New figures show women make better traders than men on every metric imaginable
There are not a lot of women on the trading floors of investment banks. As our research has shown in the past, women constitute around 15% of traders in investment banks, and that proportion seems to be falling. The situation is even worse at major hedge funds. At Brevan Howard, just 6% of registered employees in London are women. At BlueCrest Capital Management, around 7% are.
That's a shame. New research by Financial Skills, a trading profiling company founded by a group of ex-traders from Merrill Lynch suggests that women make far better traders than men.
"We found that men take more risk than women," says Financial Skills COO David Hesketh. "That would be fine if they also made more money - but they don't."
Financial Skills runs real time trading simulation software. Last summer, 326 interns in investment banks traded on its system. Their results were combined with those from around 400 previous trading juniors. The junior traders lost money - Hesketh says this is standard. But the results showed that female traders lost less money than men. They also showed that men were far more likely to transgress specified trading limits.
"We told the traders participating in the simulation that they had to follow specific rules," says Hesketh. "They were only allowed to trade first thing in the morning, for an hour at lunch, or after 5pm. Outside those times we asked them neither to place trades nor look up prices. We did not physically prevent them from breaking the rules but told them there was a certainty that we would find out if they did."
Although juniors said they had no intention of breaking the rules, Hesketh says it was inevitable they would. "In our experience, everyone breaks the rules. It's just a question of how often." What was notable, however, was that male traders broke the rules 2.5 times as much as women. "That's a huge statistical deviation," Hesketh says.
(Forbidden actions=placing data requests and trades in prohibited time periods.)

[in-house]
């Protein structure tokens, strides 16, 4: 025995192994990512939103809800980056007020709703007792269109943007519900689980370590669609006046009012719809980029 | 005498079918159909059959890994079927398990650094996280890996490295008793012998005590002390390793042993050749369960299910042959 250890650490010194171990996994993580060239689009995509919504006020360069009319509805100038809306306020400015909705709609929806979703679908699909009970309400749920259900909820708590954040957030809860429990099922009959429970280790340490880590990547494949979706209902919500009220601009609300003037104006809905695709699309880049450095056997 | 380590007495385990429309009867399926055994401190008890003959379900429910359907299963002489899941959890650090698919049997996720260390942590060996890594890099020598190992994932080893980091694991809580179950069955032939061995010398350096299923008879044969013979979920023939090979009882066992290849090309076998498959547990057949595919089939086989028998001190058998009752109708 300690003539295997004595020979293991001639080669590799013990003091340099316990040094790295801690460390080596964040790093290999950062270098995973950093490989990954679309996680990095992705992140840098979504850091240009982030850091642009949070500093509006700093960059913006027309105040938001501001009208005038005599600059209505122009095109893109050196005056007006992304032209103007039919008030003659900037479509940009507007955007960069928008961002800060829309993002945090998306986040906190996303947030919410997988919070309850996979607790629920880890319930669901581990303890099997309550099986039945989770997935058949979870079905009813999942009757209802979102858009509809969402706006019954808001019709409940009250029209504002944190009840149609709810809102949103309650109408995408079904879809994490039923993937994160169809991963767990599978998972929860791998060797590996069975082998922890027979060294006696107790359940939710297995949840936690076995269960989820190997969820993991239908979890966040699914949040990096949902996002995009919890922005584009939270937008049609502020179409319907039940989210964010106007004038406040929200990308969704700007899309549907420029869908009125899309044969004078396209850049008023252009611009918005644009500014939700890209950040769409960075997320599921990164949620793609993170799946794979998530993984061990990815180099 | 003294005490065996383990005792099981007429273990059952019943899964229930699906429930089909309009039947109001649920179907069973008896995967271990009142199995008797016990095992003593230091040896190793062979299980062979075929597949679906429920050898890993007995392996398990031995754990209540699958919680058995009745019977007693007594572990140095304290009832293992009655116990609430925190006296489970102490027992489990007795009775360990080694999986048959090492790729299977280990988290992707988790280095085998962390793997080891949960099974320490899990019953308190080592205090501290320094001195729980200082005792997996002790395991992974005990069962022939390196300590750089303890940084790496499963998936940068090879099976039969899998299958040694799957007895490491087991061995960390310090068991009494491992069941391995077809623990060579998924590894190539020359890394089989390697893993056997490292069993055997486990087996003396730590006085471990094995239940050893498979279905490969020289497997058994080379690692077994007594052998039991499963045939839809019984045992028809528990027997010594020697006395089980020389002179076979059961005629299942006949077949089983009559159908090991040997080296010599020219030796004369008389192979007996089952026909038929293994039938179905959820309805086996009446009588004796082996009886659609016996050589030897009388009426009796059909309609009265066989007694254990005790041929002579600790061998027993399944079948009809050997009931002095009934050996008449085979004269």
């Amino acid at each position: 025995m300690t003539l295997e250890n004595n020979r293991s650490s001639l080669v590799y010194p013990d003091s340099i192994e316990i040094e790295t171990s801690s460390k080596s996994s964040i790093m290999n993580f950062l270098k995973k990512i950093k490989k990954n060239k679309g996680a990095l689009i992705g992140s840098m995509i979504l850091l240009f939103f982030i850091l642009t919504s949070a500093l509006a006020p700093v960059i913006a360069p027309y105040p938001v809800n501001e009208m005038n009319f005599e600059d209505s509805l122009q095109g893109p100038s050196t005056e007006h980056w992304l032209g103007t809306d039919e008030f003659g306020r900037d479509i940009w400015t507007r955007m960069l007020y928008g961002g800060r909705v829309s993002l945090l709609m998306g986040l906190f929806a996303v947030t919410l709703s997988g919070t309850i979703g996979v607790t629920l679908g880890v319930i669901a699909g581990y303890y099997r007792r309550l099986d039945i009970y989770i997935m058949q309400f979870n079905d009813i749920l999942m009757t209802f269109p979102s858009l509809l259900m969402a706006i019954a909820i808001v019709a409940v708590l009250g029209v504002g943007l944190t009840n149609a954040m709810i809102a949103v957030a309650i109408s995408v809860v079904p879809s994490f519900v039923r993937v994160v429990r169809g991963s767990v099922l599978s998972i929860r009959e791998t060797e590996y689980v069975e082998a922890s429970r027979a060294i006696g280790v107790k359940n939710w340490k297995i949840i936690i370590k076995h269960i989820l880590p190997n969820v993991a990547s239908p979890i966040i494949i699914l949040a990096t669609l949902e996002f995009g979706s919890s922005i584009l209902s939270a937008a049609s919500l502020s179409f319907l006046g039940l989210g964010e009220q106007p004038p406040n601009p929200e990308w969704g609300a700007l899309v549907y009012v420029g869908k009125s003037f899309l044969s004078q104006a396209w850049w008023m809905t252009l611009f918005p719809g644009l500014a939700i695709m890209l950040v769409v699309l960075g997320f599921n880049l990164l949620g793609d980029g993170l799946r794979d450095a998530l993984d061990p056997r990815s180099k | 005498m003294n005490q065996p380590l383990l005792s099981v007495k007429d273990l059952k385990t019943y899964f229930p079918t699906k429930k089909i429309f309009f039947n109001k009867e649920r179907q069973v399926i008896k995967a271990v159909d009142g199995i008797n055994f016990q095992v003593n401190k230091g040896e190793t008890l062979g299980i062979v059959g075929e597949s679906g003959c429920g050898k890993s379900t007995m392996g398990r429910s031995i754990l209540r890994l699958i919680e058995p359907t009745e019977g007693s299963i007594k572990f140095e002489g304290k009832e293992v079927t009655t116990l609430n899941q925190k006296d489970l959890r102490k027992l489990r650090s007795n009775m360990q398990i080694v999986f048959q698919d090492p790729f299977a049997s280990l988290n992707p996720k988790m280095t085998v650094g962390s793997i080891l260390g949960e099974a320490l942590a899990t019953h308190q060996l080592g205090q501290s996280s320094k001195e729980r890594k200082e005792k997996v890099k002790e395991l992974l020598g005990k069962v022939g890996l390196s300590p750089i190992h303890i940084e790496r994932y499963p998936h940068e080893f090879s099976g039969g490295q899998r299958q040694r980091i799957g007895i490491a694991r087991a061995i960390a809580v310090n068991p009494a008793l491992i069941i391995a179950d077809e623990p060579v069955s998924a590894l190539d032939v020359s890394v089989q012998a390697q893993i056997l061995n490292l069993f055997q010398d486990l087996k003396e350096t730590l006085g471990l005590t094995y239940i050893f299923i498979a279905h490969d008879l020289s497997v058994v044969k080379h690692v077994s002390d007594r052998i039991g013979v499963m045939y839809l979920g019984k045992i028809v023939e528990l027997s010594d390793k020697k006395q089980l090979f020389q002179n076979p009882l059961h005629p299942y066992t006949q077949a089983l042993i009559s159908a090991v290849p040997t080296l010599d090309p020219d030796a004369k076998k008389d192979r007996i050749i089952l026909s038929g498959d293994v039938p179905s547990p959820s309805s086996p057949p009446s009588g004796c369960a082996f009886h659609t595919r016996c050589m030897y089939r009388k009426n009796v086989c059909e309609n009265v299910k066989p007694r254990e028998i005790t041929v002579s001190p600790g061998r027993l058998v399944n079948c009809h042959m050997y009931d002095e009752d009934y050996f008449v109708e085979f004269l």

Nor was this all. Despite being less profitable than women, male traders placed a higher volume of trades (shown in 'trade slices') than women - thereby generating higher brokerage fees and settlement costs for banks. They were also significantly worse at going short than women were - suggesting that hedge funds with equity/long short strategies are foolish not to have more females on their desks.
“Interestingly,the women also traded fewer times than the men. In a world where every cost matters, reducing a bank’s brokerage costs would be a helpful contribution,” says Hesketh. "The data suggests that if you choose to employ men over women, you will make less money using more capital, you will have higher transaction costs and you will need a more robust risk and compliance team," says Hesketh.
Only a handful of high profile traders are women. Leda Braga, formerly of BlueCrest is one. Angelie Moledina at Moore Capital is another. Nehal Chopra's Ratan Capital Management has generated returns averaging 20% a year for the past five years.
Hesketh predicts that his research will change banks' approach to attracting women to the trading floor. "A couple of the banks we worked with over the summer asked us to present our findings to their steering committees," he says. "In future, banks won't be ticking a diversity box because it's politically correct, but because by doing so they will create a business that's more profitable and less risky."
Recruitment firm Alexander Mann is already presenting Hesketh's research to its clients. Jo-Ann Feely, global client partner for investment banking, says the findings are the missing component in the diversity debate. "Previous industry research has focused on the moral imperatives underpinning workforce diversity, and there has been less of a focus on the ROI arguments. This research will hopefully prove that a more diverse workforce can lead to better business results, lower risk and a more productive workforce."